LBJ Express Lanes Set to Open Ahead of Schedule | NBC 5 Dallas-Fort Worth

LBJ Express Lanes Set to Open Ahead of Schedule

LBJ Express Project looking for suggestions on what to call below-ground lanes

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    Workers are putting the finishing touches on the LBJ Express Project, now scheduled to be entirely finished and open for drivers on Sept. 10. (Published Thursday, Sept. 3, 2015)

    Workers are putting the finishing touches on the LBJ Express Project, now scheduled to be entirely finished and open for drivers on Thursday, Sept. 10.

    "It's fashionably early, that's what they [drivers] are going to notice about it," said project safety manager Tommie Callahan. "No more stuck in traffic, no more road rage."

    The final segment is 7.5 miles of managed TEXpress toll lanes, running from Luna Road to east of Preston Road in Dallas.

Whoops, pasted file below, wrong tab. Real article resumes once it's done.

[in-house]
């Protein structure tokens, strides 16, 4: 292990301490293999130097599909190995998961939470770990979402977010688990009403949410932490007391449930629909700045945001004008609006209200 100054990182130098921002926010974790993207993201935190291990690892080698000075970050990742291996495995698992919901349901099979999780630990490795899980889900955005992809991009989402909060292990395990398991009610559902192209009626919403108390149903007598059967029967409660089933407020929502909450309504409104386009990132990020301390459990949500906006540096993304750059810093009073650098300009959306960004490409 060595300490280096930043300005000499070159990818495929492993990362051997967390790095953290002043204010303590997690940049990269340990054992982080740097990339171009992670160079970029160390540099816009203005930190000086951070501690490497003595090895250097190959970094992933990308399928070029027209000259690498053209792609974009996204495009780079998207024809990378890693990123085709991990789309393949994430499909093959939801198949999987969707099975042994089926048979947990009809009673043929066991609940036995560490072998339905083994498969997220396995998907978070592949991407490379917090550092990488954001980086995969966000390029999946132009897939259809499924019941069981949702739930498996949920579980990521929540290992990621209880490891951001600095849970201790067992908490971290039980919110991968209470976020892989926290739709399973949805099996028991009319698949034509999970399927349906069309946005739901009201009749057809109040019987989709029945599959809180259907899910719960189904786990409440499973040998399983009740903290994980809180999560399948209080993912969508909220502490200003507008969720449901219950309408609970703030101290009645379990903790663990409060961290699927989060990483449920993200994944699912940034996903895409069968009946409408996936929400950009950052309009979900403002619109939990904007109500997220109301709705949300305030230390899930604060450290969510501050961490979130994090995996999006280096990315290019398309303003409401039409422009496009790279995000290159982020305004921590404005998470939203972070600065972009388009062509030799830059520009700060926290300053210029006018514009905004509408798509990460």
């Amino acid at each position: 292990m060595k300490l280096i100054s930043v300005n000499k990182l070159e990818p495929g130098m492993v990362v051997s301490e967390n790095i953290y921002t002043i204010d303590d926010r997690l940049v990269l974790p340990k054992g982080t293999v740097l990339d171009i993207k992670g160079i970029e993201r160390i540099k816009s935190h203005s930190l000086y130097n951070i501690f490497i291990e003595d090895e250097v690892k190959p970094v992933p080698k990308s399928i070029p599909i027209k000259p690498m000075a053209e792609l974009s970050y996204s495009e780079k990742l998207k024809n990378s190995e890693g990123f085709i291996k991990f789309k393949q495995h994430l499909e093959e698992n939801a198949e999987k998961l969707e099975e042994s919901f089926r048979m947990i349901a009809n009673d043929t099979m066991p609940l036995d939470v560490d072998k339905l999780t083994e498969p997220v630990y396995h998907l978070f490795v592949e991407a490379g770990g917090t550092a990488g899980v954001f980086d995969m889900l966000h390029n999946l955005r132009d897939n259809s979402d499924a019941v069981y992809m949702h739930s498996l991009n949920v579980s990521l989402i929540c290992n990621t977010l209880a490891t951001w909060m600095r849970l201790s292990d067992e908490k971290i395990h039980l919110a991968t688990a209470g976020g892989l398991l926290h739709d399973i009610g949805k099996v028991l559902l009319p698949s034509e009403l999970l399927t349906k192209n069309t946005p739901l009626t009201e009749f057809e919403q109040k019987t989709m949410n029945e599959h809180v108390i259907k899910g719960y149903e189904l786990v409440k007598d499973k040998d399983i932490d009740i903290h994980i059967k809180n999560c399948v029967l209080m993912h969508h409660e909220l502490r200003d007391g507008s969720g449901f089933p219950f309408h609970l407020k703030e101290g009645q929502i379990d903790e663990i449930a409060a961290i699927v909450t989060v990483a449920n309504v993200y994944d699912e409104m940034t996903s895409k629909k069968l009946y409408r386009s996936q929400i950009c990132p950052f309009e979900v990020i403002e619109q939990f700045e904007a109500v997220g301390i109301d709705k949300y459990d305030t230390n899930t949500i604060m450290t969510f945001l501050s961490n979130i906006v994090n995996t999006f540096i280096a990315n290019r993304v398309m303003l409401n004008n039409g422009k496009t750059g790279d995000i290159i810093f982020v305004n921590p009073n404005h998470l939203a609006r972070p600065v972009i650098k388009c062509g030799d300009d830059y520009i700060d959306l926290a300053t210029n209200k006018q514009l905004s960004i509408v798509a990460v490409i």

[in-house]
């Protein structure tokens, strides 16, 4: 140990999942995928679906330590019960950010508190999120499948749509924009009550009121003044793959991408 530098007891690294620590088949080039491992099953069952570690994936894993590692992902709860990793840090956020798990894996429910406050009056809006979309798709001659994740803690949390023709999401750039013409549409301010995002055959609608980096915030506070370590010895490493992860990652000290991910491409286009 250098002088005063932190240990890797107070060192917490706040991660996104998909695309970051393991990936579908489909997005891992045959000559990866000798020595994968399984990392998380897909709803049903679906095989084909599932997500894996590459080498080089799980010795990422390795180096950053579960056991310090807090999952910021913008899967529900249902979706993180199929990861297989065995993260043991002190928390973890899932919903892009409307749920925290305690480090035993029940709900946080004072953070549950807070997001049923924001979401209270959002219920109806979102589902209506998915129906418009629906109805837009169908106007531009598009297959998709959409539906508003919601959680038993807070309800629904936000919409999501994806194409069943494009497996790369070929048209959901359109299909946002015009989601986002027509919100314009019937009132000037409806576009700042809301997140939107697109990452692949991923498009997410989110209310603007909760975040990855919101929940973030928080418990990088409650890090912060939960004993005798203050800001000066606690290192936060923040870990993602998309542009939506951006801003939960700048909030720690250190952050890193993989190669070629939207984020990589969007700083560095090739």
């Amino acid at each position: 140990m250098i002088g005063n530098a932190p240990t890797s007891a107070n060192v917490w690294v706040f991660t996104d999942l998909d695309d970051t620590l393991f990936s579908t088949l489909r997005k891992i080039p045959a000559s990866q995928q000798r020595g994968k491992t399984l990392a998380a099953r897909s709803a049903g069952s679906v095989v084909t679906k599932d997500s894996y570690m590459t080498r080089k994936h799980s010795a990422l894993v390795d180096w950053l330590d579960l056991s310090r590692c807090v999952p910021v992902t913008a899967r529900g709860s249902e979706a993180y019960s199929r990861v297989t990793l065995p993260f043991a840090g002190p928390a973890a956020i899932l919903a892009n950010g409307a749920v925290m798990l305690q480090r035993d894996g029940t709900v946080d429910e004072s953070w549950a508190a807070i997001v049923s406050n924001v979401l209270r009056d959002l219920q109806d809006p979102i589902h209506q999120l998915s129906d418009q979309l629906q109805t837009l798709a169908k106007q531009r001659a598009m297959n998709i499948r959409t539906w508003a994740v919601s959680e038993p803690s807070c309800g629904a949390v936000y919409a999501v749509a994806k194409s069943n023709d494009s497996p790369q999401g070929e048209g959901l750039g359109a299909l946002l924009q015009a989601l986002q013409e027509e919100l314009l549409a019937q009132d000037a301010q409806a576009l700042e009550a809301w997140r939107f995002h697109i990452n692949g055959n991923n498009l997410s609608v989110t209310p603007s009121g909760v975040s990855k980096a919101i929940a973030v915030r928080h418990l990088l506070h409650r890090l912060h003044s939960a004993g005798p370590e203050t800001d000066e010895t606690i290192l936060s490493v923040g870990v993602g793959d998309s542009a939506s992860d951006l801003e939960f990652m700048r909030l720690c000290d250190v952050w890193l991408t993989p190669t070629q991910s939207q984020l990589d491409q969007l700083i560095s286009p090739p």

Perhaps the most impressive feature, once envisioned as a tunnel too costly to build, is a pair of stretches of TEXpress lanes sunken 30 feet below ground and beneath the level of the free lanes of Interstate 635 above.

    Open to the sky, the sunken toll lanes run for a total of 5.6 miles – including 3.2 miles between Webb Chapel Road and Welsh Road, and another 2.4 miles between Noel Road and Hillcrest Road.

    The LBJ Express Project isn't sure what to call them, however.

    "We started out calling them 'depressed lanes,'" Robert Hinkel with the LBJ Express Project. "Then once everybody started thinking about that, ‘Well, no, they can't be depressed lanes, nobody's depressed about this.'"

    The long Labor Day weekend gives drivers a chance to drive along the free lanes and check out the nearly finished project for themselves.

    "We encourage people to go out there and drive it, see the new signage, see where the new entries and exits are and figure out how they can best utilize this to their benefit," Hinkel said.

    A ribbon cutting for the entire project, including the sunken lanes, will be held Thursday at 10 a.m.

    What do you think the "sunken lanes" on the LBJ Express Project should be called? Leave a comment below with your suggestion or let us know on the NBC 5 Facebook page.

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